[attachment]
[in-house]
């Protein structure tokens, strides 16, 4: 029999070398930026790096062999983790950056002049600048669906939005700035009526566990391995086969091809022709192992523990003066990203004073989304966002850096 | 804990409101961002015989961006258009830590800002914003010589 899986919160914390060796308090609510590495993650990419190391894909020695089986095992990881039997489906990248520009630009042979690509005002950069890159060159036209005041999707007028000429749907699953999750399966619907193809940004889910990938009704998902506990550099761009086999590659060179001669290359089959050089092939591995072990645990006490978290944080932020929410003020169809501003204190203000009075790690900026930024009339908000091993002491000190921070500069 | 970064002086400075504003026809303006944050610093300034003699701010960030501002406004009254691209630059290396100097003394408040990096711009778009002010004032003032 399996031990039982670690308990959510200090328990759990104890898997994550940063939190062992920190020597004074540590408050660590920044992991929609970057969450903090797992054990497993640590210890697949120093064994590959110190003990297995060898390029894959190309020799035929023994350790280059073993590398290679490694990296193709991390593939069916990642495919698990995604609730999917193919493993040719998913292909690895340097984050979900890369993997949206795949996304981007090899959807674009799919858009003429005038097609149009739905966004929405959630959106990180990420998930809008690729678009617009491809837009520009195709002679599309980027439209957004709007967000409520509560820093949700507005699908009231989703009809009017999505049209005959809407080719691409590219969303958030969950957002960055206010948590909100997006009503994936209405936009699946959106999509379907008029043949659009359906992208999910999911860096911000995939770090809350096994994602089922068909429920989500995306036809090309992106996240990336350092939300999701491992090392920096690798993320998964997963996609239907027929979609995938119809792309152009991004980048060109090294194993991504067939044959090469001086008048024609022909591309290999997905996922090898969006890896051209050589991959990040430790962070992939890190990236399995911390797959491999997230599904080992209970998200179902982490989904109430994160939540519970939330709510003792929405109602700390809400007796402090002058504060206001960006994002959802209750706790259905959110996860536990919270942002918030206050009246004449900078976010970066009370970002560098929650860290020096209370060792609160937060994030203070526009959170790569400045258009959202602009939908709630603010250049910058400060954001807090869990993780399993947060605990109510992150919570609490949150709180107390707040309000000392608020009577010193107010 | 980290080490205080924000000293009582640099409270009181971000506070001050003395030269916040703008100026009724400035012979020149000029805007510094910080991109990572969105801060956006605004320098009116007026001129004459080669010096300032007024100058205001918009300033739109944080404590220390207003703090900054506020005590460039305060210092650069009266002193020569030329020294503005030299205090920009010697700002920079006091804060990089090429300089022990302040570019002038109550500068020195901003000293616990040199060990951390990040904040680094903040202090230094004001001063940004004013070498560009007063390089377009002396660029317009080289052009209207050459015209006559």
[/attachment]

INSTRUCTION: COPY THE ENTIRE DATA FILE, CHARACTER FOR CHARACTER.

[in-house]
């Protein structure tokens, strides 16, 4: 029999070398930026790096062999983790950056002049600048669906939005700035009526566990391995086969091809022709192992523990003066990203004073989304966002850096 | 804990409101961002015989961006258009830590800002914003010589 899986919160914390060796308090609510590495993650990419190391894909020695089986095992990881039997489906990248520009630009042979690509005002950069890159060159036209005041999707007028000429749907699953999750399966619907193809940004889910990938009704998902506990550099761009086999590659060179001669290359089959050089092939591995072990645990006490978290944080932020929410003020169809501003204190203000009075790690900026930024009339908000091993002491000190921070500069 | 970064002086400075504003026809303006944050610093300034003699701010960030501002406004009254691209630059290396100097003394408040990096711009778009002010004032003032 399996031990039982670690308990959510200090328990759990104890898997994550940063939190062992920190020597004074540590408050660590920044992991929609970057969450903090797992054990497993640590210890697949120093064994590959110190003990297995060898390029894959190309020799035929023994350790280059073993590398290679490694990296193709991390593939069916990642495919698990995604609730999917193919493993040719998913292909690895340097984050979900890369993997949206795949996304981007090899959807674009799919858009003429005038097609149009739905966004929405959630959106990180990420998930809008690729678009617009491809837009520009195709002679599309980027439209957004709007967000409520509560820093949700507005699908009231989703009809009017999505049209005959809407080719691409590219969303958030969950957002960055206010948590909100997006009503994936209405936009699946959106999509379907008029043949659009359906992208999910999911860096911000995939770090809350096994994602089922068909429920989500995306036809090309992106996240990336350092939300999701491992090392920096690798993320998964997963996609239907027929979609995938119809792309152009991004980048060109090294194993991504067939044959090469001086008048024609022909591309290999997905996922090898969006890896051209050589991959990040430790962070992939890190990236399995911390797959491999997230599904080992209970998200179902982490989904109430994160939540519970939330709510003792929405109602700390809400007796402090002058504060206001960006994002959802209750706790259905959110996860536990919270942002918030206050009246004449900078976010970066009370970002560098929650860290020096209370060792609160937060994030203070526009959170790569400045258009959202602009939908709630603010250049910058400060954001807090869990993780399993947060605990109510992150919570609490949150709180107390707040309000000392608020009577010193107010 | 980290080490205080924000000293009582640099409270009181971000506070001050003395030269916040703008100026009724400035012979020149000029805007510094910080991109990572969105801060956006605004320098009116007026001129004459080669010096300032007024100058205001918009300033739109944080404590220390207003703090900054506020005590460039305060210092650069009266002193020569030329020294503005030299205090920009010697700002920079006091804060990089090429300089022990302040570019002038109550500068020195901003000293616990040199060990951390990040904040680094903040202090230094004001001063940004004013070498560009007063390089377009002396660029317009080289052009209207050459015209006559």